United States Army Chaplain Regimental Corps Crest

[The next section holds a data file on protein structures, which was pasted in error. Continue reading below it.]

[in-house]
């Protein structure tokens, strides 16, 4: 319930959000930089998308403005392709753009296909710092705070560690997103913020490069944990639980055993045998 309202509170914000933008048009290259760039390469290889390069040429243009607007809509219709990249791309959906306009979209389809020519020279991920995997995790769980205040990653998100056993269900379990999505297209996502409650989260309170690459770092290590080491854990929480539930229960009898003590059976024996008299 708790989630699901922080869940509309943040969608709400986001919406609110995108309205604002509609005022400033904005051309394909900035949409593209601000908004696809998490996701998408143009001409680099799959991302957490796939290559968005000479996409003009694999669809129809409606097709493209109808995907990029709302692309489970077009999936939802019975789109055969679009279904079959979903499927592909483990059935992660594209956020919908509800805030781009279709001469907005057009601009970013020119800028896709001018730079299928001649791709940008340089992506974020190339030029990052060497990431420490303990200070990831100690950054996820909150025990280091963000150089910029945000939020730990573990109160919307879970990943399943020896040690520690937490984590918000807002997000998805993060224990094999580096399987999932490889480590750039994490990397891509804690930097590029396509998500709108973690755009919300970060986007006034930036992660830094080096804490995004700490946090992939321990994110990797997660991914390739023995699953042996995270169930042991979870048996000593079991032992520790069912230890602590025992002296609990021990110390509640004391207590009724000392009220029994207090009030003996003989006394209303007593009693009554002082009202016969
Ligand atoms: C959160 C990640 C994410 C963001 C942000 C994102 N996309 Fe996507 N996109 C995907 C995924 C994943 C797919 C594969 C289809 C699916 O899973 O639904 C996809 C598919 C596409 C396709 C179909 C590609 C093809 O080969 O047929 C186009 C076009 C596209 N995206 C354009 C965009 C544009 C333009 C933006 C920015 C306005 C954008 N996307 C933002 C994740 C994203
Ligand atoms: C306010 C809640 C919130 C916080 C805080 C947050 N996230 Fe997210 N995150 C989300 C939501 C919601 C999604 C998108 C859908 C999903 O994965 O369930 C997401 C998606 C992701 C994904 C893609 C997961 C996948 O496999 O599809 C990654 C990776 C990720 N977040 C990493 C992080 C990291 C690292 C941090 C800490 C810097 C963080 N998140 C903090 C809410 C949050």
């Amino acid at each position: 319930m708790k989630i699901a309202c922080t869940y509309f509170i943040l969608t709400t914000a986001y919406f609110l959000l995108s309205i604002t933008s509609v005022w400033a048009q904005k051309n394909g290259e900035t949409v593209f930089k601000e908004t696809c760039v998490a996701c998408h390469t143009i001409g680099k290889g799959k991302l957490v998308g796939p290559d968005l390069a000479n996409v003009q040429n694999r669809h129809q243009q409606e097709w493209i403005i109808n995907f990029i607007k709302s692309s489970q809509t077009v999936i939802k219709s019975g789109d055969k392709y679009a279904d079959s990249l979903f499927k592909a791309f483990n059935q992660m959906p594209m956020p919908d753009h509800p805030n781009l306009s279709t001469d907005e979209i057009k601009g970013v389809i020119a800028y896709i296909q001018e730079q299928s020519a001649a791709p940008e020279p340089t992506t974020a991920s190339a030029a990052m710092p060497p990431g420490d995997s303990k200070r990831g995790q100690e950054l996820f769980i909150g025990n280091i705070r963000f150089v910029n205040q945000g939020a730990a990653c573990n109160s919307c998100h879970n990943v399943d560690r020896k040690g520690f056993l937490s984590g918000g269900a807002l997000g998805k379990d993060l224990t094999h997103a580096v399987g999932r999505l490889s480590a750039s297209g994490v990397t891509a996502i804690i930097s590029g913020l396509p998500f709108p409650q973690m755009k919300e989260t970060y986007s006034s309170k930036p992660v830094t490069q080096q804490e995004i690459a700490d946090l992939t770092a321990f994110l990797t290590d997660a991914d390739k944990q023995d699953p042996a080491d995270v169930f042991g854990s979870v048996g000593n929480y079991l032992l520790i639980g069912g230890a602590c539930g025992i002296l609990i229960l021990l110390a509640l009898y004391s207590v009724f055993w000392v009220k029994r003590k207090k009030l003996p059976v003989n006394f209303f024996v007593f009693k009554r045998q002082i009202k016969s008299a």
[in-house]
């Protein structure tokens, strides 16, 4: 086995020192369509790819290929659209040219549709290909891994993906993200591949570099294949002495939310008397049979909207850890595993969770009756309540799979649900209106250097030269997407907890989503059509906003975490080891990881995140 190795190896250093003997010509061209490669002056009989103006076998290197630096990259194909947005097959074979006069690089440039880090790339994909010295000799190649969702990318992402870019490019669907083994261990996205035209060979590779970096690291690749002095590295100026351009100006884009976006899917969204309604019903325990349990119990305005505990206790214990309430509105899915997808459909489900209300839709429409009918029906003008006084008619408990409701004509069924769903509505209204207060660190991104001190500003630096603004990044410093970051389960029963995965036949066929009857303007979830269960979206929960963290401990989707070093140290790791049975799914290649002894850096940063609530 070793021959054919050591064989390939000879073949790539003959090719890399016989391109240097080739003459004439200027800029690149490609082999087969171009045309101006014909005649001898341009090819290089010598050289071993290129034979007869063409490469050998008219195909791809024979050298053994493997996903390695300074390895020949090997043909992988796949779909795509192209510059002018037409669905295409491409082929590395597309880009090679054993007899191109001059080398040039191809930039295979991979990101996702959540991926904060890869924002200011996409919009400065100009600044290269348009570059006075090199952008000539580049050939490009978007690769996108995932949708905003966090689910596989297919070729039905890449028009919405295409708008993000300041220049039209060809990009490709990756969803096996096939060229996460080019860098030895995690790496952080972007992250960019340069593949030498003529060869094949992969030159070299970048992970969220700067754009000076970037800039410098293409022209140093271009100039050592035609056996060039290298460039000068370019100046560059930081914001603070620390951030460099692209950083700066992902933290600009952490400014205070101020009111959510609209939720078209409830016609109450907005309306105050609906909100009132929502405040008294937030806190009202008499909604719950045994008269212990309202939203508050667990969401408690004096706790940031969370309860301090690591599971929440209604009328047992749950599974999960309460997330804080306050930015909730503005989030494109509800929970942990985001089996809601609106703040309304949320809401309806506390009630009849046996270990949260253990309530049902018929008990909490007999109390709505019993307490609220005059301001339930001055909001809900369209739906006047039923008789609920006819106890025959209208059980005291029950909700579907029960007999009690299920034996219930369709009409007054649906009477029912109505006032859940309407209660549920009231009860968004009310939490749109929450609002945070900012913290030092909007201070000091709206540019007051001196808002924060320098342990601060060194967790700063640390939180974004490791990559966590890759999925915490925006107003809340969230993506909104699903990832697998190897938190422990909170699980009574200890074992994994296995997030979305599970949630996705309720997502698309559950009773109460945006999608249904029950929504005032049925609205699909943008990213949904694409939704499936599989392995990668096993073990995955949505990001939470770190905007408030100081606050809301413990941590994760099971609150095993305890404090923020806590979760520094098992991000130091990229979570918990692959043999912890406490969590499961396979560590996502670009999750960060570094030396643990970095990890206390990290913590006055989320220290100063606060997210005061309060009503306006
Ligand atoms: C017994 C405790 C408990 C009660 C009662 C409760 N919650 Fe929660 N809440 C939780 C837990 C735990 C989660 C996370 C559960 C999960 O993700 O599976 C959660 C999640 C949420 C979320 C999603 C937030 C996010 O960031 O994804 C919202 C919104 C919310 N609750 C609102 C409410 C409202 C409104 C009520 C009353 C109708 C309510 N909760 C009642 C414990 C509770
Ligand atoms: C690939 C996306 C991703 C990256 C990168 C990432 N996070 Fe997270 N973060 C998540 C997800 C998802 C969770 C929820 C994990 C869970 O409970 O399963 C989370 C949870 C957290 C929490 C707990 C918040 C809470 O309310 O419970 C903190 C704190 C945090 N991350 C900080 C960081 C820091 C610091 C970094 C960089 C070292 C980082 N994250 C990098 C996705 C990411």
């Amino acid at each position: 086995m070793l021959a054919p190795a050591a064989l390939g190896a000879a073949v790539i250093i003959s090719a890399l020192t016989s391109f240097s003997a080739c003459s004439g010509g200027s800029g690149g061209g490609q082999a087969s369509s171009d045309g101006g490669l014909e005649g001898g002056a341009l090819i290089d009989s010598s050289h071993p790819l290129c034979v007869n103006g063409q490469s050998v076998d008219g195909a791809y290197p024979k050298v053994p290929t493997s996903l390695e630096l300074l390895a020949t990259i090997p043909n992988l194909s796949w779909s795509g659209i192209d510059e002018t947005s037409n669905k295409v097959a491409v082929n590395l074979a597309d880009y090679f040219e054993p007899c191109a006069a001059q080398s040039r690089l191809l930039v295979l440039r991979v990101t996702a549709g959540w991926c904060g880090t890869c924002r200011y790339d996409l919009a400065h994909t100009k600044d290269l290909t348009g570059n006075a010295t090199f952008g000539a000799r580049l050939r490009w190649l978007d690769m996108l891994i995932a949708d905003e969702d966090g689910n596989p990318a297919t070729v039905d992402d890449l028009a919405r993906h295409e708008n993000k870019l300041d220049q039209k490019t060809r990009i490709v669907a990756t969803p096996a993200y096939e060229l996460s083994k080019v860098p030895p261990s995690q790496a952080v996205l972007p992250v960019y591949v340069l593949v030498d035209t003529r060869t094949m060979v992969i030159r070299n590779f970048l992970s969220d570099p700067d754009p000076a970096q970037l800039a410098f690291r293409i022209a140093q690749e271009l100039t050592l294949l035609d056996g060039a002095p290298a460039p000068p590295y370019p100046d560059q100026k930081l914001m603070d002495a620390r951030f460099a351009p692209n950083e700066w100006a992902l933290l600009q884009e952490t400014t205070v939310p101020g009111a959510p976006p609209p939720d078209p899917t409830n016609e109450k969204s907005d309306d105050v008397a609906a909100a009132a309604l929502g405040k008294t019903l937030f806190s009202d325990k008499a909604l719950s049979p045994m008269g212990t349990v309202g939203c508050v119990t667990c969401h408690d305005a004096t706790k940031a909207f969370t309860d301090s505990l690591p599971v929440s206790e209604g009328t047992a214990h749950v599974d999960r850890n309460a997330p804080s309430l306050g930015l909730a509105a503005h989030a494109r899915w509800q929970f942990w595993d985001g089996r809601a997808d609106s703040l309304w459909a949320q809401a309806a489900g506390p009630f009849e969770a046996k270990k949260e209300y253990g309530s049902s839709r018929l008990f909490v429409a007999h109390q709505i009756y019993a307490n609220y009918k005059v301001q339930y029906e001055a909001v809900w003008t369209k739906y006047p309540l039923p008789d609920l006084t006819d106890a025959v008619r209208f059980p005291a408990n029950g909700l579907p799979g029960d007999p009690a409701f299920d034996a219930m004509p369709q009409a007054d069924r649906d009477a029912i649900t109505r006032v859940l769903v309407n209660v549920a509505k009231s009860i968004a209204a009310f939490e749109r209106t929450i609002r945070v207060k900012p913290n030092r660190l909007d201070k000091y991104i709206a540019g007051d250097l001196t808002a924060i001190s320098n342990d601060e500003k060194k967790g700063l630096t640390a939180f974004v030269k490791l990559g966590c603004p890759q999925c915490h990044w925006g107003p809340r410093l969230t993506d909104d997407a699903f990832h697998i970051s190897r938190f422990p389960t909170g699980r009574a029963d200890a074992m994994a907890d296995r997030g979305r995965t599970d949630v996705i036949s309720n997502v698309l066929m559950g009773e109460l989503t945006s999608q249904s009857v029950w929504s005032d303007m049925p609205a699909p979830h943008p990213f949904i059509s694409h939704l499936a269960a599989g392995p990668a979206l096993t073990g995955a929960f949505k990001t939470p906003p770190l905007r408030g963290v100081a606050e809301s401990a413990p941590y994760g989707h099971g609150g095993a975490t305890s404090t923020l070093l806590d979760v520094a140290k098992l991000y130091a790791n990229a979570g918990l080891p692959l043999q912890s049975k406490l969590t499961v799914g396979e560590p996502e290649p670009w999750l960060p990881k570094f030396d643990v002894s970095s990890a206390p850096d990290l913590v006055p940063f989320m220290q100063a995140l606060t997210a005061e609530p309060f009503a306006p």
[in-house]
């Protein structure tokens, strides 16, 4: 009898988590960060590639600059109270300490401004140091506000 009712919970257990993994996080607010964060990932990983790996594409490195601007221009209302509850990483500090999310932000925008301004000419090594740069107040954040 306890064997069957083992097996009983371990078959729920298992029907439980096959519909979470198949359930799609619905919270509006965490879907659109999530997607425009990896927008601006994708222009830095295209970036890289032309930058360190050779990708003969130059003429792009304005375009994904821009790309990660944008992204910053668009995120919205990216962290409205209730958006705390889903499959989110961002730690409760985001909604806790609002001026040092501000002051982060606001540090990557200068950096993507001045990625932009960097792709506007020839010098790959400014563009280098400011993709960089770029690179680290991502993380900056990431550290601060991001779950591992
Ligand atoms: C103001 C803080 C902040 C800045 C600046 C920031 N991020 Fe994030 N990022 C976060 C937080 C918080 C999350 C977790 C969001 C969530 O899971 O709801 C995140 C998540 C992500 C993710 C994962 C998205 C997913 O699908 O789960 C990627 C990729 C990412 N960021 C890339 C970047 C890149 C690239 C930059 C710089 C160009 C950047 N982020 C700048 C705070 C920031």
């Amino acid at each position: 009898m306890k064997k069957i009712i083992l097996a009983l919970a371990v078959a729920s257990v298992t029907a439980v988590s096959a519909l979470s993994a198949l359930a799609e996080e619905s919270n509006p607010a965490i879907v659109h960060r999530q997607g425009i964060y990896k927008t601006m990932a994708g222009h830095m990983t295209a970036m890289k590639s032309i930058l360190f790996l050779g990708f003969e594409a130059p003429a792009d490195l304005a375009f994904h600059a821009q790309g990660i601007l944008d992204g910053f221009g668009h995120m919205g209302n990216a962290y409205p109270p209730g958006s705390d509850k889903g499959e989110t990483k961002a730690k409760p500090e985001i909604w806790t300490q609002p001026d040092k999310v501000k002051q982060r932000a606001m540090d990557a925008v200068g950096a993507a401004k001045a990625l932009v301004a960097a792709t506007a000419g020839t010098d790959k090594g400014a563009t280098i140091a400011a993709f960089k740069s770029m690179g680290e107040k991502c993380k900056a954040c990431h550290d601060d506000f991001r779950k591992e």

Criteria: The Chaplain Regimental Corps Crest is one of the Army's 14 Regimental Corps Crest insignias. The Regimental Corps Crest signifies each service member's unique regiment and is worn over the right breast pocket on the Class A uniform. The dove with olive branch, a traditional symbol of peace, embodies the Corps' mission in the Army to deter war and strive for peace. The sun and rays allude to the provision and presence of God in nature. The pages of the open Bible represent the primacy of Word of God. The blue is representative of the heavens and alludes to the spiritual nature of the mission of the Chaplain Corps. The rays represent universal truth and the surrounding palm branches spiritual victory. The shepherd's crook is emblematic of pastoral ministry and was the first symbol used to identify Chaplains in the Army. The Army Chaplain Corps was established in 1775 hence the year at the top of the crest. The motto "PRO DEO ET PATRIA" translates to FOR GOD AND COUNTRY. The regimental insignia was approved for wear on June 4, 1986 and revised on February 11, 1993, which added the motto on the book, replacing the Christian and Jewish insignias.